Democratic hold

District 29

TX29 109.gif

Democrat Gene Green of Houston has won re-election easily without facing a primary challenge in this strongly Latino, heavily Democratic district, which covers eastern portions of Houston as well as some of its suburbs.

Texas's 29th congressional district, 2008[1]
Party Candidate Votes %
Democratic Gene Green (Incumbent) 79,718 74.65
Republican Eric Story 25,512 23.89
Libertarian Joel Grace 1,564 1.46
Total votes 106,794 100
Democratic hold

District 30

TX30 109.gif

Incumbent Democratic nominee Eddie Bernice Johnson of Dallas defeated Republican nominee Fred Wood 82.6–15.8%. This district includes the inner city areas of Dallas, including its downtown areas, as well as several southern Dallas County suburbs south of the city which boast a large African-American population.

Texas's 30th congressional district, 2008[1]
Party Candidate Votes %
Democratic Eddie Bernice Johnson (Incumbent) 168,249 82.48
Republican Fred Wood 32,361 15.87
Libertarian Jarrett Woods 3,366 1.65
Total votes 203,976 100
Democratic hold

District 31

TX31 109.gif

John Carter of Round Rock won 59% of the vote in 2006 against a token Democratic opponent. His district, which was created as a result of the 2000 Census, stretches across a large segment of Central Texas from the northern Williamson County suburbs of Austin to the gigantic Fort Hood military base, all the way north to Stephenville. This description of the district would make it an opportunity for the Fighting Dems, a faction of military veterans who are members of the Democratic Party. Radio producer Brian P. Ruiz of Hutto won the Democratic nomination.

Texas's 31st congressional district, 2008[1]
Party Candidate Votes %
Republican John Carter (incumbent) 175,563 60.27
Democratic Brian Ruiz 106,559 36.58
Libertarian Barry Cooper 9,182 3.15
Total votes 291,304 100
Republican hold

District 32

TX32 109.gif

Six-term incumbent and conservative Republican Pete Sessions faced Democrat Eric Roberson in this Dallas district. CQ Politics considered the race 'Safe Republican'.

Sessions was considered to be a vulnerable candidate for a number of reasons. First, he is known to have close ties to disgraced lobbyist Jack Abramoff, an issue that is likely to become the focus of his Democratic challenger's campaign in 2008. Also, while Sessions improved on his margin from his hotly contested 2004 race against Democrat Martin Frost, who was displaced from his previous district as a result of the controversial 2003 redistricting engineered by former House Majority Leader and Abramoff ally, Tom DeLay, it was only by a 2% margin (from 54% in 2004 to 56% in 2006). Contrarily, George W. Bush carried 59% of the vote in the district to 41% of the vote for John Kerry in 2004. Finally, in 2006, Democrats made unexpected gains in Dallas County, winning the District Attorney office and all contested state district judgeships in the county, along with a number of countywide offices on the basis of corruption within the local Republican establishment as well as momentum gained from Democratic Dallas County Sheriff Lupe Valdez's unexpected 2004 victory.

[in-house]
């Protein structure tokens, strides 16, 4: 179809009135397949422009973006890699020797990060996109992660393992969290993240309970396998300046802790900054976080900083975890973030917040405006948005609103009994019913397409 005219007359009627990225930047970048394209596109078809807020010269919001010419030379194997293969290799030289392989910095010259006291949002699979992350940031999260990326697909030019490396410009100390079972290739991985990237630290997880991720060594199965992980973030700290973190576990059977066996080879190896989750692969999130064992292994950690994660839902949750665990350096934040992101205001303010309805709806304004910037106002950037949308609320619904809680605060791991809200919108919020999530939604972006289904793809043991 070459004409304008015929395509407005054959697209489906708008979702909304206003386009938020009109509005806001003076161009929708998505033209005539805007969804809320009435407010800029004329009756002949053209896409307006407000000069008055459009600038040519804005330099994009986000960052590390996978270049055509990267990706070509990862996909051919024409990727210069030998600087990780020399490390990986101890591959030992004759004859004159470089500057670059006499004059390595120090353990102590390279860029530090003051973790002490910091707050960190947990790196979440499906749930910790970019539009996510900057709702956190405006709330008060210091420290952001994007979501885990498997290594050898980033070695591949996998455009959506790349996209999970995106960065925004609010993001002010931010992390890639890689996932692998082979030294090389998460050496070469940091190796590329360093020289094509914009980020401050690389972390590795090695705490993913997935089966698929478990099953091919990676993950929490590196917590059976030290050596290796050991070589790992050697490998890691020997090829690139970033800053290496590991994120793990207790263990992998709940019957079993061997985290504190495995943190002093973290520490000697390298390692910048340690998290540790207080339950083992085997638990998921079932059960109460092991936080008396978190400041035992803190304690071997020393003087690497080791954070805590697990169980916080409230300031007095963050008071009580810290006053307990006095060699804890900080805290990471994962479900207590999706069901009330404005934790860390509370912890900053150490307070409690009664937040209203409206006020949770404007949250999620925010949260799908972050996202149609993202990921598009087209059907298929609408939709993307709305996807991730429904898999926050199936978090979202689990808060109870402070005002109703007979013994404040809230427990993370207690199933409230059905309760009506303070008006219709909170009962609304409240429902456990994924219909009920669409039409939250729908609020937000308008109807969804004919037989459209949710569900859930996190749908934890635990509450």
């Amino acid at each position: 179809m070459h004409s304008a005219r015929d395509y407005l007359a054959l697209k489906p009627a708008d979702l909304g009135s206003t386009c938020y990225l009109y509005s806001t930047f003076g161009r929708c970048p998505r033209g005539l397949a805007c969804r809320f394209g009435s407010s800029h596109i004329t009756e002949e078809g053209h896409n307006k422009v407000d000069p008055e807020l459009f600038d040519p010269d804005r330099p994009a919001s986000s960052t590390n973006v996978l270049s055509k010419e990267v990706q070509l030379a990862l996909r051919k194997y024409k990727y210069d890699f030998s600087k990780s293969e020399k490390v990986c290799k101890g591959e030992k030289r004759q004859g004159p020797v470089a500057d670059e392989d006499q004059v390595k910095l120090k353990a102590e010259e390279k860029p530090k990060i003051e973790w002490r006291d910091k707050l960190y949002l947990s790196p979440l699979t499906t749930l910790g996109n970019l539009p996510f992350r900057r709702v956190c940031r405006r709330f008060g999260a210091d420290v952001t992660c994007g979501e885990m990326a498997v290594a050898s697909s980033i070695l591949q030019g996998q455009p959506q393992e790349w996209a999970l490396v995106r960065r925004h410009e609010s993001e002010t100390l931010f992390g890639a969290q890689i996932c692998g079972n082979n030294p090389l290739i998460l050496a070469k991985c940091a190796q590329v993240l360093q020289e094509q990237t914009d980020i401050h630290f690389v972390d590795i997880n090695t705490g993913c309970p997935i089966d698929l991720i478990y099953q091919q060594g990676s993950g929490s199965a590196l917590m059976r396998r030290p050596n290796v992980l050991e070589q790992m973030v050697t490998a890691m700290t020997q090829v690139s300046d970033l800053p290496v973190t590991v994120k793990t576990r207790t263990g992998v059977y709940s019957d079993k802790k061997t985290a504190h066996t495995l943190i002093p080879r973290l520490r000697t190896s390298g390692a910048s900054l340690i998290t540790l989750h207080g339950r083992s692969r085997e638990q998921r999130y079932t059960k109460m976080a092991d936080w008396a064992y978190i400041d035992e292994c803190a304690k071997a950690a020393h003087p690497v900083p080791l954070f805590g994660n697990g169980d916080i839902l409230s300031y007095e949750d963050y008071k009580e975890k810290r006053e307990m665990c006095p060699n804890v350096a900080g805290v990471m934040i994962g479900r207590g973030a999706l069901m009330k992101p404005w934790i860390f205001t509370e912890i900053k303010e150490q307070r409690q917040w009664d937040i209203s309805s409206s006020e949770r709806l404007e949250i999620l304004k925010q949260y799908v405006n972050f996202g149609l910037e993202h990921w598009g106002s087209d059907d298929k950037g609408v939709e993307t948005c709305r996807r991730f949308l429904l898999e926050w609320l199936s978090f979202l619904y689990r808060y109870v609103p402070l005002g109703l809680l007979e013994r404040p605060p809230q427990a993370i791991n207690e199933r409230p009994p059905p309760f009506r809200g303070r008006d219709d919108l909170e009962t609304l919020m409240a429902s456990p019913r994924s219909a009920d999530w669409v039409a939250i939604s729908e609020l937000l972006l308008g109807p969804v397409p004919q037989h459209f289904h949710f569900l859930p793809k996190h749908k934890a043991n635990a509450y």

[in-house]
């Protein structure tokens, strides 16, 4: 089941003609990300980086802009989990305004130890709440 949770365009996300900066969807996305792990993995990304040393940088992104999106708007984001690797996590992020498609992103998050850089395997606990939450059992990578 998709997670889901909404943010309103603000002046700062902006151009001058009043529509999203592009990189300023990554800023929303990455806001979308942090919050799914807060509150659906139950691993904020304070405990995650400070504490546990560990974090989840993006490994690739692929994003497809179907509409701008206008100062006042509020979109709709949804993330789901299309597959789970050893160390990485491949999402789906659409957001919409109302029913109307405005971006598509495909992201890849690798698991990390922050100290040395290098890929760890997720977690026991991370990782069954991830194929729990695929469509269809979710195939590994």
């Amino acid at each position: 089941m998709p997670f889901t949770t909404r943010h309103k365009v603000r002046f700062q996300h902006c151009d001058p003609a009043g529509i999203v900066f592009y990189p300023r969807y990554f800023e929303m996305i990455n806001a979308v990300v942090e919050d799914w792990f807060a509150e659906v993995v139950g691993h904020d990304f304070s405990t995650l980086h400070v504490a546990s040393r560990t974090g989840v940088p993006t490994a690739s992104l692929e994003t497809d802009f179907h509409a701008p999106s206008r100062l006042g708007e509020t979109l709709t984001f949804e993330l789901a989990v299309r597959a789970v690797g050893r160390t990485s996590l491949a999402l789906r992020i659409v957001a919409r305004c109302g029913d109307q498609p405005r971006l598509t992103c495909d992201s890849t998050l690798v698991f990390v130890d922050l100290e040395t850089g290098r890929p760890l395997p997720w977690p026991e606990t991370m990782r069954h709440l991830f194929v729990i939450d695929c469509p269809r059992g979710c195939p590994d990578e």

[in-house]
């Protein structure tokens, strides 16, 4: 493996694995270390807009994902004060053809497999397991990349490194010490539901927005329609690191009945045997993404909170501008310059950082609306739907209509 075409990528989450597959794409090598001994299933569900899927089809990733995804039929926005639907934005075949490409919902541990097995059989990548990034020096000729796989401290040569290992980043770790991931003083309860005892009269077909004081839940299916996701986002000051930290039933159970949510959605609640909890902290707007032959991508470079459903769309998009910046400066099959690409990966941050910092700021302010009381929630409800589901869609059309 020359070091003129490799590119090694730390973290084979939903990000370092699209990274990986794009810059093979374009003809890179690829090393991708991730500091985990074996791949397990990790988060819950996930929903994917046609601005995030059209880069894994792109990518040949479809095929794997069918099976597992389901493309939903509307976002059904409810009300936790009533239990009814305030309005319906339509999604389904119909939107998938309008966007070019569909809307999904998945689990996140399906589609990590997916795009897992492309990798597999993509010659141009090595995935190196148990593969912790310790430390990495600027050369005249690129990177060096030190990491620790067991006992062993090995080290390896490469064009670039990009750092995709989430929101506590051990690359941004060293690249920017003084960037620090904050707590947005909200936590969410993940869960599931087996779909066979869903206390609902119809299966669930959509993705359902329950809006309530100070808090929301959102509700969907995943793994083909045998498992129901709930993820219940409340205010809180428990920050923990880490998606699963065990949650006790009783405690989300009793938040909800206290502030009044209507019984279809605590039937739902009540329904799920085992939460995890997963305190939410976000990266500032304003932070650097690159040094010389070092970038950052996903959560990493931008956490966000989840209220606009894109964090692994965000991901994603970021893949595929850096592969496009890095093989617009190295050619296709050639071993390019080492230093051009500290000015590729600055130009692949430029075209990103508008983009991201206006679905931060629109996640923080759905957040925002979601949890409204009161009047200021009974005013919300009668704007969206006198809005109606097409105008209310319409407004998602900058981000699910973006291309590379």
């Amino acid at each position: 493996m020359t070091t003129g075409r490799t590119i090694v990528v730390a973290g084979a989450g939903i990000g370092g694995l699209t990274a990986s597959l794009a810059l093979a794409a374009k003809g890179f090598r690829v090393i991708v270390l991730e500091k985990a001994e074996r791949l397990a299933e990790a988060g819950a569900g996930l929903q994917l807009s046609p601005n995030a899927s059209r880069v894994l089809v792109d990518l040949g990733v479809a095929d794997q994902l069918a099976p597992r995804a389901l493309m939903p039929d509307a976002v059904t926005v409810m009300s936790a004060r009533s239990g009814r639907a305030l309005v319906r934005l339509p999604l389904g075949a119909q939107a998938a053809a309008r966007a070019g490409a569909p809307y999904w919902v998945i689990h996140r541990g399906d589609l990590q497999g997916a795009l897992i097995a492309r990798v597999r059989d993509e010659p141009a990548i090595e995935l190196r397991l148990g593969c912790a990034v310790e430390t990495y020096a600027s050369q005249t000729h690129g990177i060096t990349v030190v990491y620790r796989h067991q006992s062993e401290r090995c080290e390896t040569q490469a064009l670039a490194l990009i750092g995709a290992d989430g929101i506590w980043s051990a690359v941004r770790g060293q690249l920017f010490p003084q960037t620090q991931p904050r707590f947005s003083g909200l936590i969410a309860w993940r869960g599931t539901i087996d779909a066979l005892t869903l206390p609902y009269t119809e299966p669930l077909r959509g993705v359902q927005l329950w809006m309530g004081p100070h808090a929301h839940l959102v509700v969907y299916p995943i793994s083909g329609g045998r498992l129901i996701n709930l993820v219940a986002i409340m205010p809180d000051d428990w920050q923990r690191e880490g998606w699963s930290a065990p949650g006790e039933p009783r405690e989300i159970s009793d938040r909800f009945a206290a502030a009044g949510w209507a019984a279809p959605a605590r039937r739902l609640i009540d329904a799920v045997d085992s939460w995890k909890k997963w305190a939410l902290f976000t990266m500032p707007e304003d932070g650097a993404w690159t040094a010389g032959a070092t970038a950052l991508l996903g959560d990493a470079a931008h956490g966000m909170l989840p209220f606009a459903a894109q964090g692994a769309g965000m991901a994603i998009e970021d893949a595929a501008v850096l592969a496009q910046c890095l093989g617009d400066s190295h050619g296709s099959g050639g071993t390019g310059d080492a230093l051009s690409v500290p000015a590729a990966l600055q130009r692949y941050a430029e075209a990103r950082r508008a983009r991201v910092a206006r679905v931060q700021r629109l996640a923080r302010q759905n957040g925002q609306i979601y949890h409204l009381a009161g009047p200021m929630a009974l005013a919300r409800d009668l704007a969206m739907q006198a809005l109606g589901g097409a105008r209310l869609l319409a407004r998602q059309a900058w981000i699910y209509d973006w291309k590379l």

Roberson won against Steve Love in the April 8 party runoff election to determine the Democratic nominee.[10]

This Republican-leaning district includes several northern affluent areas of Dallas, including Highland Park, and significant chunks of the suburbs of Irving and Richardson.

Texas's 32nd congressional district, 2008[1]
Party Candidate Votes %
Republican Pete Sessions (incumbent) 116,283 57.25
Democratic Eric Roberson 82,406 40.57
Libertarian Alex Bischoff 4,421 2.18
Total votes 203,110 100
Republican hold


  1. ^ a b c d e f g h i j k l m n o p q r s t u v w x y z aa ab ac ad ae af ag "2008 General Election". Retrieved 2022-05-22.
  2. ^ Archived 2008-05-16 at the Wayback Machine Texas Libertarian Party Candidates, Ret. August 30, 2008.
  3. ^ Gamboa, Suzanne (November 5, 2008). "Olson upends Lampson in closely watched race". Dallas Morning News. Associated Press. Archived from the original on November 8, 2008. Retrieved November 5, 2008.
  4. ^ Weisman, Jonathan (2006-08-09). "With DeLay Out, GOP Searches for Write-In Candidate". Washington Post. Washington, D.C. p. A04. Retrieved 2008-02-27.
  5. ^ Anand, Easha (October 28, 2008). "Down the Homestretch: Texas's 22nd District (Democratic Incumbent)". Wall Street Journal. Retrieved 2008-10-28.
  6. ^ Thurlkill, Jason (October 27, 2008). "Houston Chronicle/Zogby: Olson has 17 point lead over Lampson, Culberson holding off Skelly". Retrieved 2008-10-28.[permanent dead link]
  7. ^ "Houston Politics" (PDF). Zogby International. Houston Chronicle. October 22, 2008. Archived from the original (PDF) on October 29, 2008. Retrieved 2008-10-28.
  8. ^ Sabato, Larry (October 30, 2008). "The Last Word--Almost". Rassamussen Reports. Retrieved 2008-10-30.
  10. ^ 1992 - 2007 Election History Archived 2006-11-08 at the Wayback Machine Texas Secretary of State

External links

This page was last edited on 19 February 2023, at 05:47